COMMONS

Disability employment gap inquiry launched

30 March 2016

The Work and Pensions Committee launches an inquiry into the Government’s commitment to halve the "disability employment gap" – the difference in employment rates between disabled and non-disabled people. The inquiry assesses the scale of the challenge and the likely effectiveness of the Government’s employment support and benefit policies in achieving this goal.

Inquiry background

The employment rate among disabled people stood at 46.7% at the end of 2015, compared with 80.3% for non-disabled people. To halve this gap would require bringing an extra 1.2 million disabled people into work.

Employment rate (% of 16-64 age group)

This chart shows that between 2013 and 2015 the employment rate for disabled people rose from 44 per cent to 47 per cent and the employment rate for non-disabled people rose from 77 per cent to 80 per cent. The gap between the two rates remained broadly unchanged at around 33 or 34 percentage points over this period. Halving the gap means raising the disabled employment rate from 47 per cent to 63.5 per cent.

The Committee’s report on Welfare to Work (PDF 625KB) (Oct 2015) noted the lack of success of employment programmes to date in supporting disabled people into sustained employment.

The Government has since announced:

  • A new Work and Health Programme to replace the current generalist Work Programme and specialist disability Work Choice programmes
  • A real terms increase in spending on the Access to Work Programme, which provides practical support for disabled people, beyond the "reasonable adjustments" required to be made by employers
  • A White Paper to be published this year which will "set out reforms to improve support for people with health conditions and disabilities, including exploring the roles of employers, to further reduce the disability employment gap and promote integration across health and employment."

Concerns raised over Disability Confident campaign

In addition, the DWP’s Disability Confident campaign, launched in 2013, aims to promote the benefits of employing disabled people to employers.

However, concerns have been raised about the abolition of the Work Related Activity component of Employment and Support Allowance (ESA) worth £29.05 per week – and its equivalent in Universal Credit – for new claimants from April 2017, and the potential effects of this measure on disabled people’s ability to overcome their barriers to working.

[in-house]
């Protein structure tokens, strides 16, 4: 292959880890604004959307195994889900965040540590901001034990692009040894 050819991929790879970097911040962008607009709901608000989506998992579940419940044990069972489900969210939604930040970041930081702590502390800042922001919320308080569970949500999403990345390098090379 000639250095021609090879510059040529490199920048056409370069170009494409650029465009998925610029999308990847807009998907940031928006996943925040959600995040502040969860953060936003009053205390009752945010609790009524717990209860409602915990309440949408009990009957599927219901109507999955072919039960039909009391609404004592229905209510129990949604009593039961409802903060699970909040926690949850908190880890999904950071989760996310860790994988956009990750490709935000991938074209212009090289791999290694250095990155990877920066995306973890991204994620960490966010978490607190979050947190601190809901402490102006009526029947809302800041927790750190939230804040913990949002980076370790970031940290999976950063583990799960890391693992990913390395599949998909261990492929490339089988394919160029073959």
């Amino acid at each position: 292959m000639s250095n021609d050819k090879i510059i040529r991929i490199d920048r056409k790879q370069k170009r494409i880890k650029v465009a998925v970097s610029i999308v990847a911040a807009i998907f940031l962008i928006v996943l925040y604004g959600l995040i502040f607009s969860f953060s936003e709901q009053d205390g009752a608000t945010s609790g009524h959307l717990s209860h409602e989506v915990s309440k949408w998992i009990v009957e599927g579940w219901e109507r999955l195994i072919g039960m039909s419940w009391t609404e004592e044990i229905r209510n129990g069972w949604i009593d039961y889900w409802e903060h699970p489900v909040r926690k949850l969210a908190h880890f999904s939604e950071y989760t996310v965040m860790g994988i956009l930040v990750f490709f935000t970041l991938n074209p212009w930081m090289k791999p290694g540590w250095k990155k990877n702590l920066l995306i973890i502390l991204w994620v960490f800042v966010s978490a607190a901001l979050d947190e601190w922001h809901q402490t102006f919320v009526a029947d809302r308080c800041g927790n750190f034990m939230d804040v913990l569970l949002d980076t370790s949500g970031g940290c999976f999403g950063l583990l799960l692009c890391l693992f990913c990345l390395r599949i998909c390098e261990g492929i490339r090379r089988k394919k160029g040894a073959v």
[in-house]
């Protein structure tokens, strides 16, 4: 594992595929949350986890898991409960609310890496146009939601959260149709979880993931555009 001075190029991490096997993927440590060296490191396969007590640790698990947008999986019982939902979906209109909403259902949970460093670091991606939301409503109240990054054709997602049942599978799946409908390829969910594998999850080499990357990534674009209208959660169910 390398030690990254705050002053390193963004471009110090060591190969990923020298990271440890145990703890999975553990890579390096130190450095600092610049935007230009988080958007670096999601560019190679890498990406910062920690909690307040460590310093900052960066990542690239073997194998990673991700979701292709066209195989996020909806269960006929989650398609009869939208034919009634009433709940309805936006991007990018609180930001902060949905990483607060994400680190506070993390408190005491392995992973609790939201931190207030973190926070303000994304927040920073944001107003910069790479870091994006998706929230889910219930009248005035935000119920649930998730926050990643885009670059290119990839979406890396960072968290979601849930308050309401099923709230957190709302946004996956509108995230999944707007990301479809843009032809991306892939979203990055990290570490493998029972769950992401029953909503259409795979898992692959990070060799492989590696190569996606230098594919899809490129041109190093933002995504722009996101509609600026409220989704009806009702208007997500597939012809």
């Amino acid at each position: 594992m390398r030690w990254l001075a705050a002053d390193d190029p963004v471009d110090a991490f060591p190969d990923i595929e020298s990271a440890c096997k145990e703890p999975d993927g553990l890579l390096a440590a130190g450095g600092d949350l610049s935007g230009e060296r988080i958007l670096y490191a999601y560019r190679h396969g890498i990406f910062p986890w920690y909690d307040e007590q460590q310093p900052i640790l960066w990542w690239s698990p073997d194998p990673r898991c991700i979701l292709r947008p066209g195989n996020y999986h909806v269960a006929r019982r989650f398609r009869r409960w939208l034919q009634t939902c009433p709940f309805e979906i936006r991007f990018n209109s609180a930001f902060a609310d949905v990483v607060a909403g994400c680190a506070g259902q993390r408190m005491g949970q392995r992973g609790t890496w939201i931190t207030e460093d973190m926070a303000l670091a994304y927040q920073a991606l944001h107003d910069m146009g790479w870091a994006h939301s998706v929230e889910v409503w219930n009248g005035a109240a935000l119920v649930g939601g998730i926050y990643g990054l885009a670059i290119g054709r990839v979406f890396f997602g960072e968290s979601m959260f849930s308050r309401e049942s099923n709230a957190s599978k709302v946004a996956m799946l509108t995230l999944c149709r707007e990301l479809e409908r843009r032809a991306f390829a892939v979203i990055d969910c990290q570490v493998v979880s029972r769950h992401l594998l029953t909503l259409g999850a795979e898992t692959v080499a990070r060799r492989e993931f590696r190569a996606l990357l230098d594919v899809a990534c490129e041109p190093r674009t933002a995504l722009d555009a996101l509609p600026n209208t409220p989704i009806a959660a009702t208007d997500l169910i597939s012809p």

Call for written submissions

The Committee invites written submissions addressing the following points:

Steps required to halve the disability employment gap:

  • To what extent are the current range of proposed measures likely to achieve the Government’s ambition of closing the disability employment gap?
  • Should the Government set interim targets along the way to meet the commitment to halve the disability employment gap? What should they be?

Support for employers

  • How effective is the Disability Confident campaign in reducing barriers to employment and educating employers?
  • What more could be done to support employers?

Effective employment support for disabled people:

  • What should support for people with health conditions and disabilities in the proposed Work and Health programme look like?
  • How should providers be incentivised to succeed?

Likely effects of proposed ESA reform:

  • What are the likely impacts on disability employment of the abolition of the Employment and Support Allowance Work Related Activity component?
  • What evidence is there that it will promote positive behavioural change? What evidence is there that it will have unintended consequences, and how could these be mitigated?

Send a written submission through the disability employment gap inquiry page.

Deadline for written submissions is Monday 9 May 2016.

Aim of the inquiry

The Committee intends to consider possible improvements in:

  • the DWP’s employment support programmes for disabled people
  • Support for employers to take on disabled people
  • Disabled people’s access to the labour market more broadly

The Committee will also examine possible adverse consequences of the Government’s current approach, particularly around proposed changes to ESA, and how these might be addressed.

Chair's comment

Frank Field MP, Chair of the Committee said:

"The Government has made a welcome commitment to help more people with disabilities into a position where they can find and then keep a job. If it can successfully be seen through, this commitment could signal a major stride towards achieving full employment in our country.

The really important part now is to back-up this commitment with a series of reforms that are tailored to each person’s own skills and ambitions, as well as those conditions that currently limit their ability to work, so that each person can follow a feasible journey into work. We hope the evidence we receive will enable us to help the Government in its search for such a reform package."

Further information

Image: iStockphoto

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